Texas, already the nation's leader in wind power, is poised to become a leader in electric vehicles:
Vehicles powered by internal combustion engines are a major source of emissions in Texas, significantly contributing to smog (ozone) and other greenhouse gases. The Texas Commission on Environmental Quality (TCEQ) estimates that roughly 46 percent of all NOx emissions in Texas can be attributed to mobile sources.
A 2007 study conducted by Electric Power Research Institute and the Natural Resources Defense Council found that widespread use of plug-in hybrid electric vehicles could dramatically reduce greenhouse gas emissions and improve ambient air quality.
The report also found that by using electricity produced from diverse domestic resources, plug-in cars can reduce U.S. dependence on imported oil. The study (www.epri-reports.org) measured the impact of increasing numbers of plug-in hybrid vehicles over the next 40 years, including the environmental benefits of using large vehicle fleets powered by electricity from the grid as their primary fuel source.
Among the EPRI study's key findings:
While it is difficult to predict just how many jobs will be created from the mass production of vehicles and components powered by electricity, there is enormous potential for economic development in this emerging industry. A new study released by the Center for Entrepreneurship & Technology at the University of California, Berkeley, estimates up to 350,000 new jobs may be created from the mass-market adoption of electric vehicles by 2030.
Last December, several U.S. battery companies formed a consortium to spur innovation of the next generation of plug-in vehicles batteries domestically. Growth in this industry is expected to not only put downward pressure on the cost of the batteries, but create new jobs for scientists, engineers, designers and others. In Texas, several technology companies and investors have signaled interest in building manufacturing facilities that could create thousands of new jobs. The construction of an infrastructure needed to support plug-in vehicles, including public and private re-charging stations, also should stimulate economic activity and add new jobs.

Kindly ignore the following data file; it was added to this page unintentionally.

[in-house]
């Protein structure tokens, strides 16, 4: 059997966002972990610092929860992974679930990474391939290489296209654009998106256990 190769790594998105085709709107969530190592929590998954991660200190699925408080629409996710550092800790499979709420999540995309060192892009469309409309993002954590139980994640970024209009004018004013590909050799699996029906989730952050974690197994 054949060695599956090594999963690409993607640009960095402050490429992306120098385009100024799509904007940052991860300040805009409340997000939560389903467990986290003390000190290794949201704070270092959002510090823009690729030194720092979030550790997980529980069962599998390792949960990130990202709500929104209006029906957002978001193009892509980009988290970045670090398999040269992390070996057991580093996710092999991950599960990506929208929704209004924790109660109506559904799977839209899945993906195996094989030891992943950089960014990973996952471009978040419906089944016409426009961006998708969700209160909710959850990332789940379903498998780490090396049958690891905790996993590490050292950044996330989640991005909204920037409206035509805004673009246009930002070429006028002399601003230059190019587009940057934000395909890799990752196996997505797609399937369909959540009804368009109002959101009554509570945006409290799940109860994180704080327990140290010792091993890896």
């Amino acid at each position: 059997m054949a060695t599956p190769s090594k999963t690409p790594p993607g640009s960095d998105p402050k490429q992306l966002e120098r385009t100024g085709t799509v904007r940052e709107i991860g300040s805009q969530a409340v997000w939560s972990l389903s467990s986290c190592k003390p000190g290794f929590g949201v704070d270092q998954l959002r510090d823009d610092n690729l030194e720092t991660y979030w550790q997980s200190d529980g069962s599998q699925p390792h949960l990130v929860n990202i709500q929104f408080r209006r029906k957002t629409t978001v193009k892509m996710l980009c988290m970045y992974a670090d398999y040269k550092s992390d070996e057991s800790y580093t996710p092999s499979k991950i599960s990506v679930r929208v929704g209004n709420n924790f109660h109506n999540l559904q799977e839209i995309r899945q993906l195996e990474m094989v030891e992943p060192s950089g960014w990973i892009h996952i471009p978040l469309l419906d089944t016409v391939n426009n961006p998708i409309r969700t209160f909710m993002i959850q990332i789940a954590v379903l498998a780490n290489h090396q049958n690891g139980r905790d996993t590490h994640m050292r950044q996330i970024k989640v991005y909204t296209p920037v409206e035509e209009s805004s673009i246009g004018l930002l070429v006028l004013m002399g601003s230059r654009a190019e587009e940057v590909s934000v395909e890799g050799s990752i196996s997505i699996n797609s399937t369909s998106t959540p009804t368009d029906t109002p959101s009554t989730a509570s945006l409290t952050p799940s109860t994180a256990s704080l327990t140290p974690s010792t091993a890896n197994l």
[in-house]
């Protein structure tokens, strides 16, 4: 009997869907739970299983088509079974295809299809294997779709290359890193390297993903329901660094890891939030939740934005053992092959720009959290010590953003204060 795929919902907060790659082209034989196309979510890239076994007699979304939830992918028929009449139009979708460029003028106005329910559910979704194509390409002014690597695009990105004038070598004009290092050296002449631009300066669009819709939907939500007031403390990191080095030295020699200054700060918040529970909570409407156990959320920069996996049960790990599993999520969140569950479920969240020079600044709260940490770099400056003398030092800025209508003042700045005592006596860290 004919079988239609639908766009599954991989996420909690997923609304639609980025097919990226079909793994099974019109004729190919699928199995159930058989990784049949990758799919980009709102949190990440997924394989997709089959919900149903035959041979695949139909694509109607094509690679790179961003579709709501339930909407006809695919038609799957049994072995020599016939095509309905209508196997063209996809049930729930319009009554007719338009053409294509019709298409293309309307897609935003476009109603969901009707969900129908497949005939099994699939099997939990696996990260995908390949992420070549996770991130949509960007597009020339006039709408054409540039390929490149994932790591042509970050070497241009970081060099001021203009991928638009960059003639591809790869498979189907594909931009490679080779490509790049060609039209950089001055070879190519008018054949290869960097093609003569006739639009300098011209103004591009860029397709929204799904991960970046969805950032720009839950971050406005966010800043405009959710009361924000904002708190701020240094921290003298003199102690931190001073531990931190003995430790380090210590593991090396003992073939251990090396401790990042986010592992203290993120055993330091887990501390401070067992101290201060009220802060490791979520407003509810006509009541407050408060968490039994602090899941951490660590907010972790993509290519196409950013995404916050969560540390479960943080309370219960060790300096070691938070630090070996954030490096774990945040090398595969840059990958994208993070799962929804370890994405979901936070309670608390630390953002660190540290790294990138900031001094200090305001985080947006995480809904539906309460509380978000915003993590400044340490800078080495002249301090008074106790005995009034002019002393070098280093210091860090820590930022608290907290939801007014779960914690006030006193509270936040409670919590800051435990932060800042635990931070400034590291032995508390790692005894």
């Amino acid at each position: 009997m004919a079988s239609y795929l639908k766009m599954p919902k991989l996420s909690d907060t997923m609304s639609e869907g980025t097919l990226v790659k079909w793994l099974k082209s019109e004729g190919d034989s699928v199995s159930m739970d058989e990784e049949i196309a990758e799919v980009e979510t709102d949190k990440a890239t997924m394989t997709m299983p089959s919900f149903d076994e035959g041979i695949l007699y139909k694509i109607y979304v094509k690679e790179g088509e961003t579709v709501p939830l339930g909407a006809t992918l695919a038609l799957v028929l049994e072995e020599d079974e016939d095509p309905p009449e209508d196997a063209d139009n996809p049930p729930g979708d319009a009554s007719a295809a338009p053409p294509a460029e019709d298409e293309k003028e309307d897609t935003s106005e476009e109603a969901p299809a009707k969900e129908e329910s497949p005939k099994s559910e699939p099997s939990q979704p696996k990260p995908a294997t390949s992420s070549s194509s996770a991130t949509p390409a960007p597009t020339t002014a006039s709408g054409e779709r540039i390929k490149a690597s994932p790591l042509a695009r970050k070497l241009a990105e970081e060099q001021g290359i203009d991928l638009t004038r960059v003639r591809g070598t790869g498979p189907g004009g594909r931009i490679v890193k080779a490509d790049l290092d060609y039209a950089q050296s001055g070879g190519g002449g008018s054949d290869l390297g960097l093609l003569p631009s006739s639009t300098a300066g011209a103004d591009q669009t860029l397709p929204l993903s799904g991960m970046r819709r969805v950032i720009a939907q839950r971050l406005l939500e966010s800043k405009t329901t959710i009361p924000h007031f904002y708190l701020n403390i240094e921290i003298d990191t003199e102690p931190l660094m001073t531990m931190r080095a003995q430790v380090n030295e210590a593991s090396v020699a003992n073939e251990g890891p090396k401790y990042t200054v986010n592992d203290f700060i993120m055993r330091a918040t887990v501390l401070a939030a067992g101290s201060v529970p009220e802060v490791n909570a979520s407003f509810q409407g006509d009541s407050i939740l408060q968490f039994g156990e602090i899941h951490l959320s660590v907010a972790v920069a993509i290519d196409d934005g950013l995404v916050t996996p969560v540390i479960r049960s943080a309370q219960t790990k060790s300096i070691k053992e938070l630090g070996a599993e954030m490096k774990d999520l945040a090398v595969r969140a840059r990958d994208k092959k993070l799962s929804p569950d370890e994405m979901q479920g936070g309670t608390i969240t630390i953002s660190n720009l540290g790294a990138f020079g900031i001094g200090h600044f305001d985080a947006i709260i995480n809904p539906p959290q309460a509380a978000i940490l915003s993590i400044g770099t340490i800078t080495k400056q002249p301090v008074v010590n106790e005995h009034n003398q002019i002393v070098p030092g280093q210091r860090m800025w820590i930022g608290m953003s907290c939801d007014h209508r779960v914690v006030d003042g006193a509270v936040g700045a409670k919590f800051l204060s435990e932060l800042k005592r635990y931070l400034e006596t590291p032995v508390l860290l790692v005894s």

The Obama Administration has indicated strong support for measures intended to create new “green,” including jobs specifically associated to the manufacture of plug-in hybrid and all-electric vehicles. In fact, the American Recovery and Reinvestment Act of 2009 (aka, the stimulus package) specifically sets aside funds designed to promote plug-ins:
The new tax credits will range from between $2,500 to $7,500, depending on the plug-in vehicle’s battery capacity and other factors. For example, the Chevrolet Volt, due out in late 2010, has sufficient capacity to be eligible for the maximum credit of $7,500.
Austin Energy’s Plug-In Austin Initiative
The Center for the Commercialization of Electric Technologies (CCET)
Central Texas Clean Cities – Electric Vehicle Incentives
http://www.ci.austin.tx.us/cleancities/electricvehiclerebate.htm City of Houston: Power of the Plug-In http://www.houstontx.gov/plugin/index.html
Electric Drive Transportation Association
Environment Texas study Plug-in Cars: Powering America Toward a Cleaner Future
Environmental Defense Fund Green Jobs Guidebook
The North Central Texas Council of Governments (NCTCOG) Clean Cities/Alternative Energy Program
Project Get Ready, an RMI Smart Garage Initiative – Partner City: Houston
The Pecan Street Project – An Austin community smart grid project